Obamacare advocates anxious about new health care bill on table

Councilwoman Lauren McNally is asking for other local communities to join Youngstown and pledge their support for the Affordable Care Act

Youngstown meeting for advocates of Affordable Care Act, Gary Hassay


YOUNGSTOWN, Ohio (WKBN) – Affordable Care Act advocates held a small meeting in Youngstown Tuesday night to talk about why they think the ACA needs to stay.

Health care continues to be the hot topic across the country. On Tuesday, Republican leaders delayed the vote on a new health care bill until after the July 4 recess.

The gathering of about 15 people inside The Federal in downtown Youngstown was a called a community conversation on health care. It gave people from the area a chance to voice their concerns about the new bill.

Among one of the speakers was Gary Hassay. He said when his son was born prematurely in 2011, he relied on the ACA.

“Without the Affordable Care Act, we were worried he would’ve been subject to annual and lifetime caps. He might have been excluded from insurance because he was born premature and we were worried about that.”

Hassay said it’s telling that the Senate had to delay its vote.

“If they have to delay, that means they don’t have a bill they all don’t agree upon and again, they had seven years to come up with a bill. They promised a bill as soon as they hit the majority…they don’t have a bill.”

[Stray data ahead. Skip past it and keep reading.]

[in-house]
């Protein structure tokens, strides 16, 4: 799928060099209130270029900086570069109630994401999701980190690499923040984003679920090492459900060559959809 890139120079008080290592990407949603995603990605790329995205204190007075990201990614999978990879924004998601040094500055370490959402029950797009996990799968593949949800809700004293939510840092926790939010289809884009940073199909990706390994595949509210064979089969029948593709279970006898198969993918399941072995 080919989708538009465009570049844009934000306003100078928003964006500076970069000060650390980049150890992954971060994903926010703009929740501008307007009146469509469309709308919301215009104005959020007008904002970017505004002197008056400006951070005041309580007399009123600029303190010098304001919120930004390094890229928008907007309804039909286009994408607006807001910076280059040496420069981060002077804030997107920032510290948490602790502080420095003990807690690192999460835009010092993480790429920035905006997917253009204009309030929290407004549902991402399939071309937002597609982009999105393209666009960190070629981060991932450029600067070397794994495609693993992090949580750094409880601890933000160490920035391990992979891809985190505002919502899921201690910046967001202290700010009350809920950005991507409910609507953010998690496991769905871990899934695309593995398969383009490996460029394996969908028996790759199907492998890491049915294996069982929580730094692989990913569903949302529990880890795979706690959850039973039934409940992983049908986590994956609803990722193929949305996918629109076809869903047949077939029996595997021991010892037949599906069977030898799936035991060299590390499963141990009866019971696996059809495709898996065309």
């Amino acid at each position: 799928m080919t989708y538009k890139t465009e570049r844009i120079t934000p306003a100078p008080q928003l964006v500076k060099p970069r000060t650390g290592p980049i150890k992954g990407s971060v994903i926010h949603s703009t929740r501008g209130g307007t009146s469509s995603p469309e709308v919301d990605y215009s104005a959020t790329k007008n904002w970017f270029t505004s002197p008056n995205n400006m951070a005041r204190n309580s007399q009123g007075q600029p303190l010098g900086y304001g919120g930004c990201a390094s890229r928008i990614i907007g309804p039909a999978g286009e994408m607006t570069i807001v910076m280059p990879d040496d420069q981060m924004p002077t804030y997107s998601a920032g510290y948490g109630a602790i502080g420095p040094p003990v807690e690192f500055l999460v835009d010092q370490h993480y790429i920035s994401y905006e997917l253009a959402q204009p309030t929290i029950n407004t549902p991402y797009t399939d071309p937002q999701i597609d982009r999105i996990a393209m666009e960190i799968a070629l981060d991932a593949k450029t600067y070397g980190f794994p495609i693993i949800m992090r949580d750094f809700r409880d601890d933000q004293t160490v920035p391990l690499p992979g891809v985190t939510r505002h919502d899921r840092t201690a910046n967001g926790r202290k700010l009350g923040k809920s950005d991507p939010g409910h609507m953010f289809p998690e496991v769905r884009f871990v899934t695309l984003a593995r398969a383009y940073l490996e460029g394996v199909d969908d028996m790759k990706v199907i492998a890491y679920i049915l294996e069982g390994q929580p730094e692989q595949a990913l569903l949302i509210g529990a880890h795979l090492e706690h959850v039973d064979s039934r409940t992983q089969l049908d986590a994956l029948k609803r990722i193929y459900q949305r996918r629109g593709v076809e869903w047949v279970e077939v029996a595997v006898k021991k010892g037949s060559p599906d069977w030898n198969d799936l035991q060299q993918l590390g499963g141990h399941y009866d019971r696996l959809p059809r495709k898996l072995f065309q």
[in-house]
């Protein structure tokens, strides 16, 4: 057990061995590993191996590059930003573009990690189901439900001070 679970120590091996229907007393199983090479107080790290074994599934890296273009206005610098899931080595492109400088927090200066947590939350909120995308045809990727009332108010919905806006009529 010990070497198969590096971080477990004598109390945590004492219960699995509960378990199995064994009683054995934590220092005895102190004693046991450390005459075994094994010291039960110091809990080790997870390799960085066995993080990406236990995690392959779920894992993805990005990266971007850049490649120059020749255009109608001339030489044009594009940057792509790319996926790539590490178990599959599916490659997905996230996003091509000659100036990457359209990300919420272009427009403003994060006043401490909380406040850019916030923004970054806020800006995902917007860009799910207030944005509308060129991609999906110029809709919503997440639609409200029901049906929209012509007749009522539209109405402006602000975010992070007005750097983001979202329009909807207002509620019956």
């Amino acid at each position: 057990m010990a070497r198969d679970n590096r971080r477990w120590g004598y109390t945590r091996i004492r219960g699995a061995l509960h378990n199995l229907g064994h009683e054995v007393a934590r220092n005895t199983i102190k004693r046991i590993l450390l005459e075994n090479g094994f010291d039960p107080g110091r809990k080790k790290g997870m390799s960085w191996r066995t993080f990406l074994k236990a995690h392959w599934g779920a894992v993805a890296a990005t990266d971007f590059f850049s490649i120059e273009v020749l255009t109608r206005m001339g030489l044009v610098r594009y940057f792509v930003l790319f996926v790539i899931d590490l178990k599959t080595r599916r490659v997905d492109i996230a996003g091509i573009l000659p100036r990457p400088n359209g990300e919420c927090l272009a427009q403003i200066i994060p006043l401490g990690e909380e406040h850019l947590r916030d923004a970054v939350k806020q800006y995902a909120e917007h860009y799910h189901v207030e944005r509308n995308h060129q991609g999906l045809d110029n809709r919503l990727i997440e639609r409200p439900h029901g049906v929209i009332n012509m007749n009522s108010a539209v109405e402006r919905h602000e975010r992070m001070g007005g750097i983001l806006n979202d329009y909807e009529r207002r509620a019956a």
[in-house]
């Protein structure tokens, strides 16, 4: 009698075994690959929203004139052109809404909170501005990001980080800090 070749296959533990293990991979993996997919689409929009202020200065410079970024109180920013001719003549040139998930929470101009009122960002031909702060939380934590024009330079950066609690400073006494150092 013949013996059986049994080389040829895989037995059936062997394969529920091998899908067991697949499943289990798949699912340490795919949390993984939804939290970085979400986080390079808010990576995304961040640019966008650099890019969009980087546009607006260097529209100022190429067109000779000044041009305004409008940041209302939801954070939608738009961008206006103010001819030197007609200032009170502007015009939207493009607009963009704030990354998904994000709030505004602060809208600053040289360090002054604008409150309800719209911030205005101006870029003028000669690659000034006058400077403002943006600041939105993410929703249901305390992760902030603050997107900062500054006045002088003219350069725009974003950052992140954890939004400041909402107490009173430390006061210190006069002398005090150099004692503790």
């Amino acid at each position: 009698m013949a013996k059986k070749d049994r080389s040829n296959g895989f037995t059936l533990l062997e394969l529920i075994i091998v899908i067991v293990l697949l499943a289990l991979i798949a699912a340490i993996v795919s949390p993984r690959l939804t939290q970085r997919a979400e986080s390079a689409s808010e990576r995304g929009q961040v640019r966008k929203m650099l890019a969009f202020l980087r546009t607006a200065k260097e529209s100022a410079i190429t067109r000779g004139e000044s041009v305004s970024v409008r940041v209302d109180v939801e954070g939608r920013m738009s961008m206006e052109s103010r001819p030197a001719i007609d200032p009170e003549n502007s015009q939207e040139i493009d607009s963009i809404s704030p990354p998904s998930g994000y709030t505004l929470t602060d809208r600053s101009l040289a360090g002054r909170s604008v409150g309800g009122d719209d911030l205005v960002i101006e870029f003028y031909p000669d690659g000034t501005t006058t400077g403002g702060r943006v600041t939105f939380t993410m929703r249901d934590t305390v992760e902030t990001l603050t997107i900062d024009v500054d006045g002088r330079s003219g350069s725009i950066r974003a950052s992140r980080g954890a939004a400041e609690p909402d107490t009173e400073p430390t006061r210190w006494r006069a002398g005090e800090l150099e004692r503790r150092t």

Youngstown’s Fifth Ward Councilwoman Lauren McNally mentioned city council’s passage of a resolution pledging support for the ACA. She’s asking for other local communities to do the same.

“The question is, what aren’t my concerns with this new health care act? I mean, to be honest, people still don’t know everything that’s going to be in it,” McNally said. “They’ve been debating it behind closed doors. We’re not sure what’s going to be in it but we do know people will be left out.”

Ultimately, the decision will be made in Washington.

Ohio Republican Senator Rob Portman released a statement Tuesday, saying he cannot support the bill in its current form because of its Medicaid policies but plans to continue working with his colleagues.

His vote is considered a crucial one.

Ohio Governor John Kasich publicly stated he’s voiced his concerns about the bill to Portman. Independent Vermont Senator Bernie Sanders spoke in Columbus over the weekend, targeting Portman and asking him to vote “no.”

Ohio’s Democratic Senator Sherrod Brown also issued a statement Tuesday, saying instead of delaying a vote on a bad bill, the Senate should work together to make a bill that helps everyone.

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